Kevin Honeycutt has published an updated YouTube version of his wonderful song, “I Need My Teachers To Learn.” Instead of using video for the b-roll footage, his friend Rae helped him use still images synchronized to the music. It’s just over three minutes long, take some time today and check it out:
The song was written by Kevin Honeycutt of ESSDACK, and Charlie Mahoney from Turning Point Learning Center (TPLC) helped with percussion as well as some Garageband vocal adjustments to make him sound even more awesome! The video was shot and produced by Shawn Gormley, a friend of Kevin’s.
This latest version is published on Kevin’s own YouTube channel (to which I’d recommend subscribing) instead of the changingworldbyfilm channel. (I have no idea who owns that one.) From a digital footprint standpoint, this is a good thing for Kevin I think.
Static images synchronized to narration and/or music can be just as powerful as moving video. We take this approach as Storychasers in the Celebrate Oklahoma Voices oral history project. From visual literacy and attention economy perspectives, I think it is very important we pay attention to the images with which we synchronize our ideas in digital stories. At several points in the original video, I found myself wanting more variety in the presented images, and more direct relevancy to the lyrics of the song.
In this 2.0 version of the video, Quang Minh (YILKA)’s Flickr image “How many non-Mac are there” is used several times. Several other images are repeated as well. While I think this 2.0 version is an improvement, a 2.1 version could be even better by avoiding repeated images altogether and using other fresh, new images in each verse. Of course this takes time, and we all have a limited amount of it… So I am not offering this as a criticism to Kevin and Rae but rather as a suggestion for future versions as an aspiring digital storyteller myself.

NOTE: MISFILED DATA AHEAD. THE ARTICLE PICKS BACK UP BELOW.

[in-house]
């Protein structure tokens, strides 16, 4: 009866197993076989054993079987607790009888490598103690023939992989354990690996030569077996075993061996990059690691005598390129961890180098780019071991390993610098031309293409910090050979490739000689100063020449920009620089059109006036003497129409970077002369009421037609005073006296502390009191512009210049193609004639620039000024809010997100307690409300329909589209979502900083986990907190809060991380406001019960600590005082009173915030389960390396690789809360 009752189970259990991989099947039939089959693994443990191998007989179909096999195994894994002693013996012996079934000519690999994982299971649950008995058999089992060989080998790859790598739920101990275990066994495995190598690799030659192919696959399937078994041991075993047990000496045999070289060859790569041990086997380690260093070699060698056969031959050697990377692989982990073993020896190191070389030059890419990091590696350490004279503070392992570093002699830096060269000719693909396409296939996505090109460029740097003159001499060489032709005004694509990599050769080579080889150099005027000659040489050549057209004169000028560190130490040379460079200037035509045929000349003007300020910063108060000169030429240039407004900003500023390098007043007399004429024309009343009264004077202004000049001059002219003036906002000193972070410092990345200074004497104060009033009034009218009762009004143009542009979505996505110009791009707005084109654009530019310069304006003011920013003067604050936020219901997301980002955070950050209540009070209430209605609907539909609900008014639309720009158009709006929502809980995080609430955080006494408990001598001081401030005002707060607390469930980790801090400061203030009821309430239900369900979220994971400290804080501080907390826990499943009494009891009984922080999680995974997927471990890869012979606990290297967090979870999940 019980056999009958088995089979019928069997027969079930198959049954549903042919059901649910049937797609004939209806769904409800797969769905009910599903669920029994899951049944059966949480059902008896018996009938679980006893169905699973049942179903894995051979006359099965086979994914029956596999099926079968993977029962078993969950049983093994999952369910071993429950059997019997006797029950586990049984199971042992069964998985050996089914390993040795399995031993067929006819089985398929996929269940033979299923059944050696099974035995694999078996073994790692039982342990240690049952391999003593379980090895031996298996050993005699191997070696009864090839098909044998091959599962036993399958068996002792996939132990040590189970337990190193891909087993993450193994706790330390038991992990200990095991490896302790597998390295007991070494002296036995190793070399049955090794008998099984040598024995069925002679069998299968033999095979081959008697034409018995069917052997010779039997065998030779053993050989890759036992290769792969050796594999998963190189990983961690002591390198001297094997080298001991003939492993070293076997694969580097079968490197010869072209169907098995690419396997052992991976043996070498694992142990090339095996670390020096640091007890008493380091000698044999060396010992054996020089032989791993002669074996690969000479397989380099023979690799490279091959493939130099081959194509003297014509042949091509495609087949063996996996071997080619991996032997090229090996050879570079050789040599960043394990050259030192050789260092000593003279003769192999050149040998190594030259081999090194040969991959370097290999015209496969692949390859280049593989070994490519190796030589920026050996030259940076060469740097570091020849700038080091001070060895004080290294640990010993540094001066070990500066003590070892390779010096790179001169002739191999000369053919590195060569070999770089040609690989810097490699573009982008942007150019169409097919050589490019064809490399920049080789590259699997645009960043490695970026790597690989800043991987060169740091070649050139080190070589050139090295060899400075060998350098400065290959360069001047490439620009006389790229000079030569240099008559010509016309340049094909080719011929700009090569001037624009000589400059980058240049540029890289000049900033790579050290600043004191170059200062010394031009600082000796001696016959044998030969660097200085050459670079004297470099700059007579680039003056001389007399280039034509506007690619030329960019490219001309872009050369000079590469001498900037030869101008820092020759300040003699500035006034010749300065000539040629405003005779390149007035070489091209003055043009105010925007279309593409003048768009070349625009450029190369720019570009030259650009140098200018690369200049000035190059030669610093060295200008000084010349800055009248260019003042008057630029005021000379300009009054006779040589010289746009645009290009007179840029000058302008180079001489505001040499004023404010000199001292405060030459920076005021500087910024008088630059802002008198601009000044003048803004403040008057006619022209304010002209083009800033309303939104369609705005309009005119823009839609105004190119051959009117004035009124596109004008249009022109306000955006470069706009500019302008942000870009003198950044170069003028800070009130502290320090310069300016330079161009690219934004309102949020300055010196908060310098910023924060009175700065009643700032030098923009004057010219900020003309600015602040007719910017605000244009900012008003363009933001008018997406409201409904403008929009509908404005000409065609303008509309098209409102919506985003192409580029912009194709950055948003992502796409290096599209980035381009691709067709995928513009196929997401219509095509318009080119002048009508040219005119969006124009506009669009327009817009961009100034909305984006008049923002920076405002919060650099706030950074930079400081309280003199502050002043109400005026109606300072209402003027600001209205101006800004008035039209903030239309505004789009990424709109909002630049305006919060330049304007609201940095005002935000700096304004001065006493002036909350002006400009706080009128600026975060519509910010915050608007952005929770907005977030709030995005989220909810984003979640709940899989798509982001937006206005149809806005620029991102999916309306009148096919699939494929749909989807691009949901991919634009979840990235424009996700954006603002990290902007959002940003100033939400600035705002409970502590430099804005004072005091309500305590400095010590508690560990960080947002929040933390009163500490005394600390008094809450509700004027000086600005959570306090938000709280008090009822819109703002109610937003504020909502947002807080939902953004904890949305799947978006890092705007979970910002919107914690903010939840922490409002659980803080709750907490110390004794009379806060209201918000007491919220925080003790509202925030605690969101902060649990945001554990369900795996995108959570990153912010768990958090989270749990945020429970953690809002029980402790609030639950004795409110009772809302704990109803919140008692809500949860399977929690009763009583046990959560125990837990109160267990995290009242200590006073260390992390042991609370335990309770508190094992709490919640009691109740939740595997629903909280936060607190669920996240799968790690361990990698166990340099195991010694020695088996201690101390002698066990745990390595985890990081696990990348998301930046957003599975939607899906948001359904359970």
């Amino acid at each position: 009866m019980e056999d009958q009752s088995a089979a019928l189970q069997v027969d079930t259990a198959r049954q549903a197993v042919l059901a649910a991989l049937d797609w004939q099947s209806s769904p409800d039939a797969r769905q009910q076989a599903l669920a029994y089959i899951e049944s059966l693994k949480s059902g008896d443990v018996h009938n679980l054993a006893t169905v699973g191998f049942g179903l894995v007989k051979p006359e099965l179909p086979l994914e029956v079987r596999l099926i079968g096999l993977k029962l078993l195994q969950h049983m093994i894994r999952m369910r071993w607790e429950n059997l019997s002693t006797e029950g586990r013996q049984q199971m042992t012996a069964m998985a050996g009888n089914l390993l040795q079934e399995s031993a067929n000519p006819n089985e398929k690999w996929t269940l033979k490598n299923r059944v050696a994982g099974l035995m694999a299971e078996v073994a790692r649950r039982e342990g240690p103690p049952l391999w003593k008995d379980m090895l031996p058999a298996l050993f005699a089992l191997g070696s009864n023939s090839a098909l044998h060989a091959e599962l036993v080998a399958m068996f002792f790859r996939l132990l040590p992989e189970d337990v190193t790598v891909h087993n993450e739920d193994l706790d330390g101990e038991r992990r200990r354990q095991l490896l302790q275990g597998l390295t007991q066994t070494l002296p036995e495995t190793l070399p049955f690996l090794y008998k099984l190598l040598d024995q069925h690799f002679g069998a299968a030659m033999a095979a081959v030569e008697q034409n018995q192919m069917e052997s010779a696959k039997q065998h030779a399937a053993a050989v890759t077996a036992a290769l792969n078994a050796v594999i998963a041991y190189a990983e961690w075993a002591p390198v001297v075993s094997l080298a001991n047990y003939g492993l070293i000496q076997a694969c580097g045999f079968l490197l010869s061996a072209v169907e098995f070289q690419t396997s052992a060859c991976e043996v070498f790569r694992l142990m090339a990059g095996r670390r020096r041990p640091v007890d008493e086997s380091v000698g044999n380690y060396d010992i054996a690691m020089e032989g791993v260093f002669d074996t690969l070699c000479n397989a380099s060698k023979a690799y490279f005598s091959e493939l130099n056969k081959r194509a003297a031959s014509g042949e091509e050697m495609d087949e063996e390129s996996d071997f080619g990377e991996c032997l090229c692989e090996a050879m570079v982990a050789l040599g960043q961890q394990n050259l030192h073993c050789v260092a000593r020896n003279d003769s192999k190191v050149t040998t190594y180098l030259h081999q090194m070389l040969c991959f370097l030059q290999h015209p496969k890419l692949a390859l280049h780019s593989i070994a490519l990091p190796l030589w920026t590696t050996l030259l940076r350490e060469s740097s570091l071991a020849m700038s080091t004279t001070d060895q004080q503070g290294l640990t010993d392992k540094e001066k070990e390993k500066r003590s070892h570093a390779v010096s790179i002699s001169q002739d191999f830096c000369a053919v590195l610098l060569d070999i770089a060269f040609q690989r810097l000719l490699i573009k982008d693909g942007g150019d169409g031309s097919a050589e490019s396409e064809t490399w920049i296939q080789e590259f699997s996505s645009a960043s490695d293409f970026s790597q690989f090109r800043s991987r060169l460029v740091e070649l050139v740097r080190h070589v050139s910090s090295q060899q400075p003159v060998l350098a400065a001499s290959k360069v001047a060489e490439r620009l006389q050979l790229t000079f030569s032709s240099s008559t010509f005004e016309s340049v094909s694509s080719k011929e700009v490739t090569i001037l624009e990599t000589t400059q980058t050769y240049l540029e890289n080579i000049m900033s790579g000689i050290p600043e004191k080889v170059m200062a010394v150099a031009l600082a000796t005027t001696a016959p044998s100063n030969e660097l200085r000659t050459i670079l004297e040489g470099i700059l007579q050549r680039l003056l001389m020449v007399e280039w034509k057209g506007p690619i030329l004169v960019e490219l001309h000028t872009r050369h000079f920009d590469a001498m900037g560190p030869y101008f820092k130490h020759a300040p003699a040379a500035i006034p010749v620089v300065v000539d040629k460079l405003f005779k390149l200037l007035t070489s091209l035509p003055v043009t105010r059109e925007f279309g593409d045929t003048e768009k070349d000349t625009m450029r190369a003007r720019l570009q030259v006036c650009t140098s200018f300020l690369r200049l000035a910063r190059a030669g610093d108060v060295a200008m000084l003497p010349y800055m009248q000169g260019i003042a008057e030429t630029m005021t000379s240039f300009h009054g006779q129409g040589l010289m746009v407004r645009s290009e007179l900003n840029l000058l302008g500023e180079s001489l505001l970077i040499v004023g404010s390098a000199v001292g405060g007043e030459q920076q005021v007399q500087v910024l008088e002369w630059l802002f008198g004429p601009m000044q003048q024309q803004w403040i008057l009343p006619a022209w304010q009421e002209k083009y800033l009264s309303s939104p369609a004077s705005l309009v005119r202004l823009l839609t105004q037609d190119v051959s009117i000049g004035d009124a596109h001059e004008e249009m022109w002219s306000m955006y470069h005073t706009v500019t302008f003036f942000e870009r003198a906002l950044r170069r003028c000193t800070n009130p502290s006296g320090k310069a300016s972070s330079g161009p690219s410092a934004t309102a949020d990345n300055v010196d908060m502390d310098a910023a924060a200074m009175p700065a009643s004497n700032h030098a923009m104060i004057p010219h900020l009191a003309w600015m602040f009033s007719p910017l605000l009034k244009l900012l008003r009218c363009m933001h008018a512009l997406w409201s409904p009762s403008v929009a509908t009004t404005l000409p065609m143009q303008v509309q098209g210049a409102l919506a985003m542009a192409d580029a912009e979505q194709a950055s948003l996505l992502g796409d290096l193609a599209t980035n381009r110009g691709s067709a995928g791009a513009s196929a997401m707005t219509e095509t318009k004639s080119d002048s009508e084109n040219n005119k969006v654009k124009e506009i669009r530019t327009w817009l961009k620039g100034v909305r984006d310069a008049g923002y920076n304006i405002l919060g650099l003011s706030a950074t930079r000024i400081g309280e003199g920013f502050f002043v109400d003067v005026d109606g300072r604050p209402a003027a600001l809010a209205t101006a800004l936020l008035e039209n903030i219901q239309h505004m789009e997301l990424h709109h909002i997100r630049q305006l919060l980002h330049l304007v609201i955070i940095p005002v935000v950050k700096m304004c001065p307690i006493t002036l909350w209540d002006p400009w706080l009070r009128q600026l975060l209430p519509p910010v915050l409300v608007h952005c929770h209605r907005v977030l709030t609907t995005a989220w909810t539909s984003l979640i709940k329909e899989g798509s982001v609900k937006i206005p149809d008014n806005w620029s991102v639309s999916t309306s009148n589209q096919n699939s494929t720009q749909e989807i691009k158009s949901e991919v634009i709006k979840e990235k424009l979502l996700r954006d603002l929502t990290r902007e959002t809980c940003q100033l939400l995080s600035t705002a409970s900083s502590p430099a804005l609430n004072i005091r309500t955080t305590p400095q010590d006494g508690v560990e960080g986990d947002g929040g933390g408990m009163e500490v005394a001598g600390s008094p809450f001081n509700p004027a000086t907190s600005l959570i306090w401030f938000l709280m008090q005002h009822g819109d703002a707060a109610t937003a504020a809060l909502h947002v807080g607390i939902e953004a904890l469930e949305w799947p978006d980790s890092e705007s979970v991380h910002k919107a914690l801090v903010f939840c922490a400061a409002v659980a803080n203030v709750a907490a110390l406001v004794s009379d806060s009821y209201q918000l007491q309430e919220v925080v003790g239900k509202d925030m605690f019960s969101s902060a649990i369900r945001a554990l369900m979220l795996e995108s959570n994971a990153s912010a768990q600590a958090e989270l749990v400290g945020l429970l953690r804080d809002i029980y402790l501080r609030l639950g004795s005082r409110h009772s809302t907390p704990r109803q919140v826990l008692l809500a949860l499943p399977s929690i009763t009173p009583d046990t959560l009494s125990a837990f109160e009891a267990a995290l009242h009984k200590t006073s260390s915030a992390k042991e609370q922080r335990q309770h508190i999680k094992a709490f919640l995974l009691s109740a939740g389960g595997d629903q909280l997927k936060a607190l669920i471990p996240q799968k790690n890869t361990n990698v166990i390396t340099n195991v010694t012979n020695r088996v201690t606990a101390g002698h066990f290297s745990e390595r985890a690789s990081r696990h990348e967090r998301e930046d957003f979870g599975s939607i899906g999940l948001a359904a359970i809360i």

Attribution of image sources is also very important, and this is another area the video could improve on. My 12 year old just completed his first oral history video documentary over the holidays (we burned the DVD version last night, in fact, for him to turn in during class today) and image attribution was something we talked about and worked on together. This can be a pain, it is time consuming, but it is also important. It’s vital we model respect for copyright and intellectual property in published videos like this, and to do that one of the best ideas is to start with copyright-friendly image sources. Joyce Valenza shared some great image source links in her “Getting Started” strand keynote for K12Online09, “The Wizard of Apps.”
If you haven’t seen Joyce’s K12Online09 presentation, set aside 50 minutes in the next few weeks and DO IT. I challenge you to find and share a more creative and helpful online presentation about the practical ways learners can digitally collaborate in constructive and legally respectful ways online!
Kudos to Kevin and Rae for creating and sharing this “2.0 version” of Kevin’s song. I will definitely be sharing this with educator audiences in 2010 at conferences where I have an opportunity to present and share. 🙂
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- Misunderstanding Information Abundance at Oklahoma State University - 2011
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